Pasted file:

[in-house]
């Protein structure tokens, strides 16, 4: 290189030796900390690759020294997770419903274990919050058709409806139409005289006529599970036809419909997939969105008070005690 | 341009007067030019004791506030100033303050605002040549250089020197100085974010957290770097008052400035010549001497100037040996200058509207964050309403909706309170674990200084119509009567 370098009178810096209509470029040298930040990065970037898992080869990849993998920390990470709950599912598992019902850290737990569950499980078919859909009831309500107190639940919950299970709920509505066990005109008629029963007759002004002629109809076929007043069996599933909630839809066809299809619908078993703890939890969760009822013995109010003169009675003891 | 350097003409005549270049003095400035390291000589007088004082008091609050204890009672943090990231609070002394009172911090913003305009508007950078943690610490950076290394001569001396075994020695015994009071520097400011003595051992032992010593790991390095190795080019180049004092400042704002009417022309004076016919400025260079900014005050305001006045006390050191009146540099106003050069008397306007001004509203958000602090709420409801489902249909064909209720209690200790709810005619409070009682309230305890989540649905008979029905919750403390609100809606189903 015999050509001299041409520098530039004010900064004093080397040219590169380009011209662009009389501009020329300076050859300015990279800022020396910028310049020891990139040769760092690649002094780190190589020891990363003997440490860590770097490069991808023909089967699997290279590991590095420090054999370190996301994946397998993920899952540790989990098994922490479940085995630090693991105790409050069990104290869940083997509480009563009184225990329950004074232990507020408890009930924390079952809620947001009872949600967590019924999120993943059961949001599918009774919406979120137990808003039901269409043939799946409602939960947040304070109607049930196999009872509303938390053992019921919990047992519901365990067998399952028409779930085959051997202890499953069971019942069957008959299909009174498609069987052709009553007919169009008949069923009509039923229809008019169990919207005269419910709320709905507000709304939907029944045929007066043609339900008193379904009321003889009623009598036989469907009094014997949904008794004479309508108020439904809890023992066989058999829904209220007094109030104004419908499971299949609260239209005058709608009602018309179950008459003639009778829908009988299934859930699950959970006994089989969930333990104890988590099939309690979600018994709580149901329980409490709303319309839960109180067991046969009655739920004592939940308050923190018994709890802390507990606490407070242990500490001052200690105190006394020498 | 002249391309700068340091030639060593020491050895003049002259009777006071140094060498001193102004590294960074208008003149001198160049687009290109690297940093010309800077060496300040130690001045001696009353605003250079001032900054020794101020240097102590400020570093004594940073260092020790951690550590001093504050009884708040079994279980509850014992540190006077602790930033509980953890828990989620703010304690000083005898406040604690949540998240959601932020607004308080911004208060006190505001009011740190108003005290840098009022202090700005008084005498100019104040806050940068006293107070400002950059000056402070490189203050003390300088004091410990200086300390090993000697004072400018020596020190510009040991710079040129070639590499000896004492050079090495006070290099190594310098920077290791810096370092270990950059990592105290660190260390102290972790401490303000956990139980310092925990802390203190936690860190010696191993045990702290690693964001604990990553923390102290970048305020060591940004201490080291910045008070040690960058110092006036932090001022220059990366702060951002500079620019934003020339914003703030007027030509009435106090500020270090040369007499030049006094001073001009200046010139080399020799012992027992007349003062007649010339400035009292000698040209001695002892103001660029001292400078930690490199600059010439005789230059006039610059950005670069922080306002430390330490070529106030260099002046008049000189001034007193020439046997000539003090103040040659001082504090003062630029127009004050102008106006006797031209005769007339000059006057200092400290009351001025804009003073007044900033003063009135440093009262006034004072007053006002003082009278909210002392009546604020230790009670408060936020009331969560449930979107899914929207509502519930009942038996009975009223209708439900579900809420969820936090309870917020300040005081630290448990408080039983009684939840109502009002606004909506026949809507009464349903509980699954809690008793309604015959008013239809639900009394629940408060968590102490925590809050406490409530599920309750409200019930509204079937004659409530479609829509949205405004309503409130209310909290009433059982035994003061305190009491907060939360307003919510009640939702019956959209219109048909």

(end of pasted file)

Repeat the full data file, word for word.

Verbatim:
[in-house]
């Protein structure tokens, strides 16, 4: 290189030796900390690759020294997770419903274990919050058709409806139409005289006529599970036809419909997939969105008070005690 | 341009007067030019004791506030100033303050605002040549250089020197100085974010957290770097008052400035010549001497100037040996200058509207964050309403909706309170674990200084119509009567 370098009178810096209509470029040298930040990065970037898992080869990849993998920390990470709950599912598992019902850290737990569950499980078919859909009831309500107190639940919950299970709920509505066990005109008629029963007759002004002629109809076929007043069996599933909630839809066809299809619908078993703890939890969760009822013995109010003169009675003891 | 350097003409005549270049003095400035390291000589007088004082008091609050204890009672943090990231609070002394009172911090913003305009508007950078943690610490950076290394001569001396075994020695015994009071520097400011003595051992032992010593790991390095190795080019180049004092400042704002009417022309004076016919400025260079900014005050305001006045006390050191009146540099106003050069008397306007001004509203958000602090709420409801489902249909064909209720209690200790709810005619409070009682309230305890989540649905008979029905919750403390609100809606189903 015999050509001299041409520098530039004010900064004093080397040219590169380009011209662009009389501009020329300076050859300015990279800022020396910028310049020891990139040769760092690649002094780190190589020891990363003997440490860590770097490069991808023909089967699997290279590991590095420090054999370190996301994946397998993920899952540790989990098994922490479940085995630090693991105790409050069990104290869940083997509480009563009184225990329950004074232990507020408890009930924390079952809620947001009872949600967590019924999120993943059961949001599918009774919406979120137990808003039901269409043939799946409602939960947040304070109607049930196999009872509303938390053992019921919990047992519901365990067998399952028409779930085959051997202890499953069971019942069957008959299909009174498609069987052709009553007919169009008949069923009509039923229809008019169990919207005269419910709320709905507000709304939907029944045929007066043609339900008193379904009321003889009623009598036989469907009094014997949904008794004479309508108020439904809890023992066989058999829904209220007094109030104004419908499971299949609260239209005058709608009602018309179950008459003639009778829908009988299934859930699950959970006994089989969930333990104890988590099939309690979600018994709580149901329980409490709303319309839960109180067991046969009655739920004592939940308050923190018994709890802390507990606490407070242990500490001052200690105190006394020498 | 002249391309700068340091030639060593020491050895003049002259009777006071140094060498001193102004590294960074208008003149001198160049687009290109690297940093010309800077060496300040130690001045001696009353605003250079001032900054020794101020240097102590400020570093004594940073260092020790951690550590001093504050009884708040079994279980509850014992540190006077602790930033509980953890828990989620703010304690000083005898406040604690949540998240959601932020607004308080911004208060006190505001009011740190108003005290840098009022202090700005008084005498100019104040806050940068006293107070400002950059000056402070490189203050003390300088004091410990200086300390090993000697004072400018020596020190510009040991710079040129070639590499000896004492050079090495006070290099190594310098920077290791810096370092270990950059990592105290660190260390102290972790401490303000956990139980310092925990802390203190936690860190010696191993045990702290690693964001604990990553923390102290970048305020060591940004201490080291910045008070040690960058110092006036932090001022220059990366702060951002500079620019934003020339914003703030007027030509009435106090500020270090040369007499030049006094001073001009200046010139080399020799012992027992007349003062007649010339400035009292000698040209001695002892103001660029001292400078930690490199600059010439005789230059006039610059950005670069922080306002430390330490070529106030260099002046008049000189001034007193020439046997000539003090103040040659001082504090003062630029127009004050102008106006006797031209005769007339000059006057200092400290009351001025804009003073007044900033003063009135440093009262006034004072007053006002003082009278909210002392009546604020230790009670408060936020009331969560449930979107899914929207509502519930009942038996009975009223209708439900579900809420969820936090309870917020300040005081630290448990408080039983009684939840109502009002606004909506026949809507009464349903509980699954809690008793309604015959008013239809639900009394629940408060968590102490925590809050406490409530599920309750409200019930509204079937004659409530479609829509949205405004309503409130209310909290009433059982035994003061305190009491907060939360307003919510009640939702019956959209219109048909």